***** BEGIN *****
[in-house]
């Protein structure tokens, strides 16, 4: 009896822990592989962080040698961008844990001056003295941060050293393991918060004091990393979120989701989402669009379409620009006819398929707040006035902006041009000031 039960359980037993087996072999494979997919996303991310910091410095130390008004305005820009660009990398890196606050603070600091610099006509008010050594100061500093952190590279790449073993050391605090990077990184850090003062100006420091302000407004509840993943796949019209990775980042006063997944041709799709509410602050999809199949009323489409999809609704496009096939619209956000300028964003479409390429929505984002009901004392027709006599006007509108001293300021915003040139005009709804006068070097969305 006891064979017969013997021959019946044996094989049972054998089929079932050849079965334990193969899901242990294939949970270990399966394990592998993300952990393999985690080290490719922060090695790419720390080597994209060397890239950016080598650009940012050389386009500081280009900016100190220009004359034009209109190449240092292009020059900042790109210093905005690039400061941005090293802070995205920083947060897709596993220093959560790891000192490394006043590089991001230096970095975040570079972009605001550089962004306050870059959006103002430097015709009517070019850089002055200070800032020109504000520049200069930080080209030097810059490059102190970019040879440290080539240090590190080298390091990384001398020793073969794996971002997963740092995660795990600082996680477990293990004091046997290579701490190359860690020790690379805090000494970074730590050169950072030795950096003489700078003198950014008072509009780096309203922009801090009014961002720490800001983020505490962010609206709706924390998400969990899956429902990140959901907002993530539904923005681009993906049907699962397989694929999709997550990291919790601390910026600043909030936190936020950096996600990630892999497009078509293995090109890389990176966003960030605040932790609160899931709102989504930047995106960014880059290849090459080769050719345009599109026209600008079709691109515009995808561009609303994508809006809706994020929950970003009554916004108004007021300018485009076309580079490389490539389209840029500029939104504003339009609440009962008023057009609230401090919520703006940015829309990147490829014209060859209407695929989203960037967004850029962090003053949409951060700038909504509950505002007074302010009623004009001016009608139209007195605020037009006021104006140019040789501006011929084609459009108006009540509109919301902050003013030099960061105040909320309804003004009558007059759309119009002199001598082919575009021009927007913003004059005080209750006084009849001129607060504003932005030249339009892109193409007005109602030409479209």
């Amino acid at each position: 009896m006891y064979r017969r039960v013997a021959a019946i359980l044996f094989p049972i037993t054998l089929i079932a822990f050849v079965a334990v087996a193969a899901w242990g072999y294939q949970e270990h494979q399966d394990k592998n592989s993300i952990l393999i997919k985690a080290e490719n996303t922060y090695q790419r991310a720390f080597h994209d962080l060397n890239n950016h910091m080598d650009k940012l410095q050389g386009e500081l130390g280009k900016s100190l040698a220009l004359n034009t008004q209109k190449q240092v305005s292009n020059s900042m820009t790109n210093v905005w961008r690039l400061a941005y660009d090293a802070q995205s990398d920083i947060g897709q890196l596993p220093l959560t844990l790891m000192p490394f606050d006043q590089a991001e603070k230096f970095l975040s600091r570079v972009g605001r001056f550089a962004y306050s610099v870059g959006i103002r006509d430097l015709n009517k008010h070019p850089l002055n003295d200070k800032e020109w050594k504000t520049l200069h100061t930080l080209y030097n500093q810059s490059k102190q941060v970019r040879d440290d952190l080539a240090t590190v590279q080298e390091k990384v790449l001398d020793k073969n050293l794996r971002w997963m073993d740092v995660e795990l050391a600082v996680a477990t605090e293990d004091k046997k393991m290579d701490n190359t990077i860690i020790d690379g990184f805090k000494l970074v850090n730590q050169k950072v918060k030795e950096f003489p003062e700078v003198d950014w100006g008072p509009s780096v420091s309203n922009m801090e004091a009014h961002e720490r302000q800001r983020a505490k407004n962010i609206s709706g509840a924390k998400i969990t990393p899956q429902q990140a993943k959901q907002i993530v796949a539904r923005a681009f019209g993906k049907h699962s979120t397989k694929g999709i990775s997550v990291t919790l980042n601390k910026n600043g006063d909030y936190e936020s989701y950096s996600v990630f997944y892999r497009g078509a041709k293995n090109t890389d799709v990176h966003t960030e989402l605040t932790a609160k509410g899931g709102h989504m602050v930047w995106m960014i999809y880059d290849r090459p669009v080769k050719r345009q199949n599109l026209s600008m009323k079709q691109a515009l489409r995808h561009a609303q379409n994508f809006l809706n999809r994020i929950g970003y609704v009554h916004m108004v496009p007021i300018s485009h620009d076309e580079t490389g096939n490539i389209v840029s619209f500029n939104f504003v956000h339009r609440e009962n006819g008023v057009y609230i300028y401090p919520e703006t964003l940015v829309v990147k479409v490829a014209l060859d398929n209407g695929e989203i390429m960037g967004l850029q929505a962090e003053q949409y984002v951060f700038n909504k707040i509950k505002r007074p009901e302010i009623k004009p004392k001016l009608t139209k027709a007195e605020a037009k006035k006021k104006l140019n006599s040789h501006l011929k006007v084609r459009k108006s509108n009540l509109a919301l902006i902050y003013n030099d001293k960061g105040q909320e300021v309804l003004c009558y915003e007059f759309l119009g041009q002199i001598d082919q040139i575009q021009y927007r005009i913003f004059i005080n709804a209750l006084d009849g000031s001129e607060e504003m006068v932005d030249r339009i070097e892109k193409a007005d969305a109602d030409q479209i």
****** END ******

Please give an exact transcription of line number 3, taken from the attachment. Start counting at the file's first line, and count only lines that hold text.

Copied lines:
């Amino acid at each position: 009896m006891y064979r017969r039960v013997a021959a019946i359980l044996f094989p049972i037993t054998l089929i079932a822990f050849v079965a334990v087996a193969a899901w242990g072999y294939q949970e270990h494979q399966d394990k592998n592989s993300i952990l393999i997919k985690a080290e490719n996303t922060y090695q790419r991310a720390f080597h994209d962080l060397n890239n950016h910091m080598d650009k940012l410095q050389g386009e500081l130390g280009k900016s100190l040698a220009l004359n034009t008004q209109k190449q240092v305005s292009n020059s900042m820009t790109n210093v905005w961008r690039l400061a941005y660009d090293a802070q995205s990398d920083i947060g897709q890196l596993p220093l959560t844990l790891m000192p490394f606050d006043q590089a991001e603070k230096f970095l975040s600091r570079v972009g605001r001056f550089a962004y306050s610099v870059g959006i103002r006509d430097l015709n009517k008010h070019p850089l002055n003295d200070k800032e020109w050594k504000t520049l200069h100061t930080l080209y030097n500093q810059s490059k102190q941060v970019r040879d440290d952190l080539a240090t590190v590279q080298e390091k990384v790449l001398d020793k073969n050293l794996r971002w997963m073993d740092v995660e795990l050391a600082v996680a477990t605090e293990d004091k046997k393991m290579d701490n190359t990077i860690i020790d690379g990184f805090k000494l970074v850090n730590q050169k950072v918060k030795e950096f003489p003062e700078v003198d950014w100006g008072p509009s780096v420091s309203n922009m801090e004091a009014h961002e720490r302000q800001r983020a505490k407004n962010i609206s709706g509840a924390k998400i969990t990393p899956q429902q990140a993943k959901q907002i993530v796949a539904r923005a681009f019209g993906k049907h699962s979120t397989k694929g999709i990775s997550v990291t919790l980042n601390k910026n600043g006063d909030y936190e936020s989701y950096s996600v990630f997944y892999r497009g078509a041709k293995n090109t890389d799709v990176h966003t960030e989402l605040t932790a609160k509410g899931g709102h989504m602050v930047w995106m960014i999809y880059d290849r090459p669009v080769k050719r345009q199949n599109l026209s600008m009323k079709q691109a515009l489409r995808h561009a609303q379409n994508f809006l809706n999809r994020i929950g970003y609704v009554h916004m108004v496009p007021i300018s485009h620009d076309e580079t490389g096939n490539i389209v840029s619209f500029n939104f504003v956000h339009r609440e009962n006819g008023v057009y609230i300028y401090p919520e703006t964003l940015v829309v990147k479409v490829a014209l060859d398929n209407g695929e989203i390429m960037g967004l850029q929505a962090e003053q949409y984002v951060f700038n909504k707040i509950k505002r007074p009901e302010i009623k004009p004392k001016l009608t139209k027709a007195e605020a037009k006035k006021k104006l140019n006599s040789h501006l011929k006007v084609r459009k108006s509108n009540l509109a919301l902006i902050y003013n030099d001293k960061g105040q909320e300021v309804l003004c009558y915003e007059f759309l119009g041009q002199i001598d082919q040139i575009q021009y927007r005009i913003f004059i005080n709804a209750l006084d009849g000031s001129e607060e504003m006068v932005d030249r339009i070097e892109k193409a007005d969305a109602d030409q479209i």